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Shakespeare's Henry V has traditionally been acclaimed for its depiction of the psychological and political impact of warfare, and it remains one of the most widely-discussed plays in the cannon.
In this study, Professor Meron uses rare medieval ordinances, and other medieval and Renaissance historical and legal sources to provide new contexts for Shakespeare's famous play. The result is an account of how Shakespeare's Henry V and other 'histories' dramatically articulated complex medieval and Renaissance attitudes to warfare and the conduct of nations and individuals in time of war.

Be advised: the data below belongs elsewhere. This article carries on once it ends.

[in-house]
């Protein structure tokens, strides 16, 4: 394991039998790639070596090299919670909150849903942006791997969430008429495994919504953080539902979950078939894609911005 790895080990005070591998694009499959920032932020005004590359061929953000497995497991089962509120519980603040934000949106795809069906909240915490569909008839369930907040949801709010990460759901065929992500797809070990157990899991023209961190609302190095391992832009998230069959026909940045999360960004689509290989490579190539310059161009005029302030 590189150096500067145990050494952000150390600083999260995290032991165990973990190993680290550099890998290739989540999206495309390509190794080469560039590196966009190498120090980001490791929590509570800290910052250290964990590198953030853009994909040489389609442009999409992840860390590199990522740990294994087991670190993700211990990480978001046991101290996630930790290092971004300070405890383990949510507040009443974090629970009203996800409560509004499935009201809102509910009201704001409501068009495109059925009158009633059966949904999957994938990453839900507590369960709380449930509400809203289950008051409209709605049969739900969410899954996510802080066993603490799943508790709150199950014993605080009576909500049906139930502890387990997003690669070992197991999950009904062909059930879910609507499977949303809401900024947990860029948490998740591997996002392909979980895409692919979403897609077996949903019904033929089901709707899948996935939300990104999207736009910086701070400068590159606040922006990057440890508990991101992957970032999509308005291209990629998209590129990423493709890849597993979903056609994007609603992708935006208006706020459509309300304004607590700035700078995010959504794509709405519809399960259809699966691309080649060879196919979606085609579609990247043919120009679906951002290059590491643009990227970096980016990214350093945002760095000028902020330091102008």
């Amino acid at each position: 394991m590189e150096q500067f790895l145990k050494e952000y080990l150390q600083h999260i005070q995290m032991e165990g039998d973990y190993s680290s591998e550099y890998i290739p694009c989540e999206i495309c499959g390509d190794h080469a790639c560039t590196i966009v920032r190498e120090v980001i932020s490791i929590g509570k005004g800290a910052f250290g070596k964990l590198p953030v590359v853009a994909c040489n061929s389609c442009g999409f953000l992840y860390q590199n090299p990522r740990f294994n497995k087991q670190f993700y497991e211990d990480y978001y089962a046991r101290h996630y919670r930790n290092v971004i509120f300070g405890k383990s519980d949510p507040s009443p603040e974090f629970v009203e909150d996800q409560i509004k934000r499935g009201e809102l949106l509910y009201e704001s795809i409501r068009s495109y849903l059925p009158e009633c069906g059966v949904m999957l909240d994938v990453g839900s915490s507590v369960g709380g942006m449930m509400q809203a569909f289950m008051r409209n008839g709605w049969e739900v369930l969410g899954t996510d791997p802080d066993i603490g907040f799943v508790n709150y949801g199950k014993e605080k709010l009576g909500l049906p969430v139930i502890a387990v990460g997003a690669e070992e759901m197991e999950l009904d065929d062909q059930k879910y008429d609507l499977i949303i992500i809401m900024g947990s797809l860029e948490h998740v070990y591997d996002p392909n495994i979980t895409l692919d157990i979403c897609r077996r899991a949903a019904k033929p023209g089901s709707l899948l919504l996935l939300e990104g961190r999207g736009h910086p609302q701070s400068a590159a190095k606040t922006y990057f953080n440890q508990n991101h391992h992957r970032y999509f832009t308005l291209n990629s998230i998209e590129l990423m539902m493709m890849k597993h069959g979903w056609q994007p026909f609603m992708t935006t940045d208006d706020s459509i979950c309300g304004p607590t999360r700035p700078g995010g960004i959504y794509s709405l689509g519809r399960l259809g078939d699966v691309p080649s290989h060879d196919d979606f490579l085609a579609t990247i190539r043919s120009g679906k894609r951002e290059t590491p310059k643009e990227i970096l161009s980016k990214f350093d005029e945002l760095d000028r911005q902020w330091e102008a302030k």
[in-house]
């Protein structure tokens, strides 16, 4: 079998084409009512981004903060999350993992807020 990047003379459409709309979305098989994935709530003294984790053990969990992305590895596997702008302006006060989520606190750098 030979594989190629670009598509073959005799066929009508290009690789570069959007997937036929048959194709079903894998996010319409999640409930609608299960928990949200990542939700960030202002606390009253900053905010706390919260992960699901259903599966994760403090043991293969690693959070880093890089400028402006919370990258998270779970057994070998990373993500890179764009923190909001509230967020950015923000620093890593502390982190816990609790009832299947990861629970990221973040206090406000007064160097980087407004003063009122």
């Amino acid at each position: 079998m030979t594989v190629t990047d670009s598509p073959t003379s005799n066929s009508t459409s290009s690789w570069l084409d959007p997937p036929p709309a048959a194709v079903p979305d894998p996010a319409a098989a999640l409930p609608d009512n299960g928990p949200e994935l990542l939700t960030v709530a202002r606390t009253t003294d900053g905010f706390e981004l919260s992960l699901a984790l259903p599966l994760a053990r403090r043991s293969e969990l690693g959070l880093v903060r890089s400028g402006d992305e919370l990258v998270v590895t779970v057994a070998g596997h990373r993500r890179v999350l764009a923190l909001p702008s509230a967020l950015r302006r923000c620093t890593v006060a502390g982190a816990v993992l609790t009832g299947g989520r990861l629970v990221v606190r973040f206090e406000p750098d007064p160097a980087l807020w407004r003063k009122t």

The author uses the play and the campaign itself as a frame for the examination of the medieval laws of war, and examines stability and change in attitudes toward aspects of the law of war. This study should be of interest not only to scholars of war, history of law and literature, but also to anyone interested in this important period in the development of international humanitarian laws.